IT’S wonderful to report two pieces of good news today.
First of all, we’d like to say many thanks to Rupert Roberts, whose Super Value stores have been a stalwart part of ensuring this nation’s cupboards are kept stocked up throughout the COVID-19 battle.
Not content with that, he’s gone one step further to help those families who find their pockets empty because of the pandemic – and given $100,000 to help feed those in need. Well done, Mr Roberts, we salute you.
Meanwhile, Baha Mar is offering the best Christmas present we could ask for.
The resort is opening its doors again next month – and bringing with it a wave of rehiring, with 1,500 staff returning at first.
The reopening will run in phases – first the Grand Hyatt, then Rosewood, then SLS. It’s a safety first plan, with health protocols being put firmly in place, but it’s very much a sign that the economy is restarting.
Add to that the news that one particular vaccine trial might have a “small chance” of a jab ready by the end of the year, and things are looking up.
It is encouraging too to see the positive reaction from the president of the Bahamas Hotel Catering and Allied Workers Union – who cautioned workers to make sure they follow all the protocols that will be laid down to reopen safely.
As Darrin Woods said, “We want the employees to be safe and do whatever is necessary because we don’t want them walking around and spreading amongst themselves.”
May his words go to everyone’s ears – because that’s what we still all need to do. The numbers of new cases may be easing up but we should not ease up on our vigilance. Until that vaccine is available, we need to keep following the safety measures we should all know by now. Wear masks, keep your distance, wash hands, stay home except for essential journeys.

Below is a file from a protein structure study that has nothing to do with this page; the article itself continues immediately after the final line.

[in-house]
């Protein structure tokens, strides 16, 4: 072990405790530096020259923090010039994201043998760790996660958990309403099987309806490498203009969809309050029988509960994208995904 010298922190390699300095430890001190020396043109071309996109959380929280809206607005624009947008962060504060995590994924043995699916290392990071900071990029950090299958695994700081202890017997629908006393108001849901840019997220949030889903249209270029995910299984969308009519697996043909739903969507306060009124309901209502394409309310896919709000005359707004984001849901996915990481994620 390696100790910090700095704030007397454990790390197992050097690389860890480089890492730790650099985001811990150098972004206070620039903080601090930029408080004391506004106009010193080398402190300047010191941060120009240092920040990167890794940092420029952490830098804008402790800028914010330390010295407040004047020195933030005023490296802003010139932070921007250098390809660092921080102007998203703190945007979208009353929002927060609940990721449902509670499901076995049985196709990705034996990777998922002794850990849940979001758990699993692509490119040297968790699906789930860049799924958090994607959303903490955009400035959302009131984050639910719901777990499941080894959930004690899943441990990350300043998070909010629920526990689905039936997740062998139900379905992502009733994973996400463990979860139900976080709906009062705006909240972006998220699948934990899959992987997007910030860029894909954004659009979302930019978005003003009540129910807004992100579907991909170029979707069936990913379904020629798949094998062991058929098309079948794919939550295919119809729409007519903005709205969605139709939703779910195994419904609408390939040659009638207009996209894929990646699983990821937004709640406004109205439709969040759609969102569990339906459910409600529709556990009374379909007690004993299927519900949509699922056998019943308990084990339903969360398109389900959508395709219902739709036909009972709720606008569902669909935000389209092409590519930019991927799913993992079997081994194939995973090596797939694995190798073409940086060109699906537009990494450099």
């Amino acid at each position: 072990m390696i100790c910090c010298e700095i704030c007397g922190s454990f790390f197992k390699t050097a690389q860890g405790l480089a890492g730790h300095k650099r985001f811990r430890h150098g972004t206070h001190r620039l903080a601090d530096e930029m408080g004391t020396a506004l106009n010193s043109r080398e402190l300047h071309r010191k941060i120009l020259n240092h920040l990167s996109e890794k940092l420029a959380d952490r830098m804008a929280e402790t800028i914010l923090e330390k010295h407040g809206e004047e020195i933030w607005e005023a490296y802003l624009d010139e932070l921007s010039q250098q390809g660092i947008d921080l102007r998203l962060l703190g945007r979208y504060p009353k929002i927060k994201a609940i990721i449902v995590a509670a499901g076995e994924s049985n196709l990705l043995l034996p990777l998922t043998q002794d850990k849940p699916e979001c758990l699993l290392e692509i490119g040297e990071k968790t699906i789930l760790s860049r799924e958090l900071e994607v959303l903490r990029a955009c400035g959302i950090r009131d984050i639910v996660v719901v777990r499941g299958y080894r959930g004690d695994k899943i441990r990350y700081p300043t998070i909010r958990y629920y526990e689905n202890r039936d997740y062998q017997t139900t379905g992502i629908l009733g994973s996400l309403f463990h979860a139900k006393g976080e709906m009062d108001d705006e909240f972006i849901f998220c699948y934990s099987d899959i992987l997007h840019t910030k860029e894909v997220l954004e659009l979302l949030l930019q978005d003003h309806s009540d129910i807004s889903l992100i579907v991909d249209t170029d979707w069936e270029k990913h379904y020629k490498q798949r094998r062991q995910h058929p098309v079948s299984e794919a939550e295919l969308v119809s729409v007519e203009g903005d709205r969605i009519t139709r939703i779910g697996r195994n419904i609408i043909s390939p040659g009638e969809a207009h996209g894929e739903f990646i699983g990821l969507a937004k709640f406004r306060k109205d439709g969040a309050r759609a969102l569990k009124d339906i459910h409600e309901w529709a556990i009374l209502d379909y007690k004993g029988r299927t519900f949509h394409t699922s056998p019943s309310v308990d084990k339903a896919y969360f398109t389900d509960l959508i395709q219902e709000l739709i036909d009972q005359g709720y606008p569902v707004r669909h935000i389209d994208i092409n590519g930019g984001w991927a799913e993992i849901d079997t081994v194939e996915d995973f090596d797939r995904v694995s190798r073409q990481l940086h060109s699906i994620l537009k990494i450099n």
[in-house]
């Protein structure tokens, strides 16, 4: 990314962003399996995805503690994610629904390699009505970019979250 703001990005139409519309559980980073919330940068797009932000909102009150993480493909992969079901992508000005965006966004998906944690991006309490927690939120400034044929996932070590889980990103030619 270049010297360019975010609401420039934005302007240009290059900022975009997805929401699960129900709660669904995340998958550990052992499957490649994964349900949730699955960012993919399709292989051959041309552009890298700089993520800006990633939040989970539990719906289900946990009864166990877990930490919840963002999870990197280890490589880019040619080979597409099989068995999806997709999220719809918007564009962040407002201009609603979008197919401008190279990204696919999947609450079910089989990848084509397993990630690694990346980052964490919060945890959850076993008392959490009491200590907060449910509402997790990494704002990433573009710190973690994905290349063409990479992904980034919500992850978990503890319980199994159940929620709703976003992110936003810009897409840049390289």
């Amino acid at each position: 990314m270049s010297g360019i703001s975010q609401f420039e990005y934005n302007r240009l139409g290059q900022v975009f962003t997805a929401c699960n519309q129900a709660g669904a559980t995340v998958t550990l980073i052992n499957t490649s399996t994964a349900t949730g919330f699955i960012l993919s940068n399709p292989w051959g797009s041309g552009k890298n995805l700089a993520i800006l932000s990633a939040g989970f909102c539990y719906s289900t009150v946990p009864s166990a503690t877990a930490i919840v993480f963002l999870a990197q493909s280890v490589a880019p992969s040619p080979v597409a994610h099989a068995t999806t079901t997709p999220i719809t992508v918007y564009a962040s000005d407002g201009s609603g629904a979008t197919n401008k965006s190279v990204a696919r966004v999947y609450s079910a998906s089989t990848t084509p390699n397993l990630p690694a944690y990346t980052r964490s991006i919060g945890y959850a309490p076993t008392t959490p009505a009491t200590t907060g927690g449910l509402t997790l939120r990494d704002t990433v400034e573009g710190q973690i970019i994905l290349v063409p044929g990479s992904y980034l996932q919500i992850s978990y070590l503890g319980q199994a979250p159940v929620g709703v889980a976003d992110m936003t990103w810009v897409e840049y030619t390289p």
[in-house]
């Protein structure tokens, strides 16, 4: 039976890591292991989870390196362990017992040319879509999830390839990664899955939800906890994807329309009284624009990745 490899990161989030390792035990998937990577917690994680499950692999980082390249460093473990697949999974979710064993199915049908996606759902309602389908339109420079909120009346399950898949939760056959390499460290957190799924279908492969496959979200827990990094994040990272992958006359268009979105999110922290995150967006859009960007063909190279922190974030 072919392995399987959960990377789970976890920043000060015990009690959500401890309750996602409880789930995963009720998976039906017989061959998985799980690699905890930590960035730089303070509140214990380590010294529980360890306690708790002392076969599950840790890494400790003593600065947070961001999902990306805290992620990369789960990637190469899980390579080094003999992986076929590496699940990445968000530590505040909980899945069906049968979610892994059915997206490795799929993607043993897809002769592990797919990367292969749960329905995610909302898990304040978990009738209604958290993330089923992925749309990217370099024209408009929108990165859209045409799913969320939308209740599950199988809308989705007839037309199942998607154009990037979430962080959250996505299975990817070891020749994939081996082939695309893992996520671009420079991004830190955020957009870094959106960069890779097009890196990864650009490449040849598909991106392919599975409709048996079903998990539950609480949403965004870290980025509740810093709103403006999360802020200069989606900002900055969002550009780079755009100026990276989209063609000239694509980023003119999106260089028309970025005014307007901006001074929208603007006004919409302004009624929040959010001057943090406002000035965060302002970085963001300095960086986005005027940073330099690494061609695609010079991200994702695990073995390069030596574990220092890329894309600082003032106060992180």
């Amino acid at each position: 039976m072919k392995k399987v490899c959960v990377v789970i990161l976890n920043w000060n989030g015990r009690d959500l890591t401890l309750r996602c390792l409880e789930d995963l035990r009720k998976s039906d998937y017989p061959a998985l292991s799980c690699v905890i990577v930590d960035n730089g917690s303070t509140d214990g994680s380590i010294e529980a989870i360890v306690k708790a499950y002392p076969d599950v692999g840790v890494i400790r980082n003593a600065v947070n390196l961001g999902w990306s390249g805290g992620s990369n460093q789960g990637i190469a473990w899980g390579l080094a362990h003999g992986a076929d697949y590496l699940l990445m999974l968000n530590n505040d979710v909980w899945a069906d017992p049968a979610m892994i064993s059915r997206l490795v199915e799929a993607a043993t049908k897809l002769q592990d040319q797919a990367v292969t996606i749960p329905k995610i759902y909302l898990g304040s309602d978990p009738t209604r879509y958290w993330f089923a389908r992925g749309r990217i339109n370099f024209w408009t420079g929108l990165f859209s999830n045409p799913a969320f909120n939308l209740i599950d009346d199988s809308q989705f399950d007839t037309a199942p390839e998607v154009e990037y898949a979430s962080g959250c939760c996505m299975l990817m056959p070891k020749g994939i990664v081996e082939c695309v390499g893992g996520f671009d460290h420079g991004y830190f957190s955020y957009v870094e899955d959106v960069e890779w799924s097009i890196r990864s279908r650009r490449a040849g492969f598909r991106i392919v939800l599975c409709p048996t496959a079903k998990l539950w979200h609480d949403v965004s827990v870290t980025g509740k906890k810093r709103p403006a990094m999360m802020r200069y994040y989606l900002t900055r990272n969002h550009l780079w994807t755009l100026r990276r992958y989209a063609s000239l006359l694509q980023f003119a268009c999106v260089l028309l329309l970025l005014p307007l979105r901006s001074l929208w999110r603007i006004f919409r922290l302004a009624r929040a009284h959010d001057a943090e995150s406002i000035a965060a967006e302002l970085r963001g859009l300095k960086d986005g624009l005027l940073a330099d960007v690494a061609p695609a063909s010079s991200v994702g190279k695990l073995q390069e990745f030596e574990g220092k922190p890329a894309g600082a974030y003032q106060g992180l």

The end is not in sight yet – there’s a distance to go before we reach that – but it’s encouraging to get at least a glimpse of better days.
Value for vote
As we write this column, the US presidential election count goes on. Joe Biden is edging closer to victory, but there is a good chance as you read this that a final outcome has not been reached.
Instead, we see protests outside ballot counts, with supporters of the same party shouting “Stop the count” at one and “Count every vote” at another. There are lawsuits being filed and threats of lawsuits being made. There are premature claims of victory and bogus information being spread around social media. It’s all rather exhausting.
Thank goodness our elections here – which certainly have their flaws – are not such a circus as we see going on across the water.
There is one common factor in every election, however – every vote should count. In today’s Tribune, we include a supplement paying tribute to the war veterans of The Bahamas and to the members of the British Legion.
Too many people in this world have given their lives to ensure that your vote counts. Beware of anyone who tells you it shouldn’t.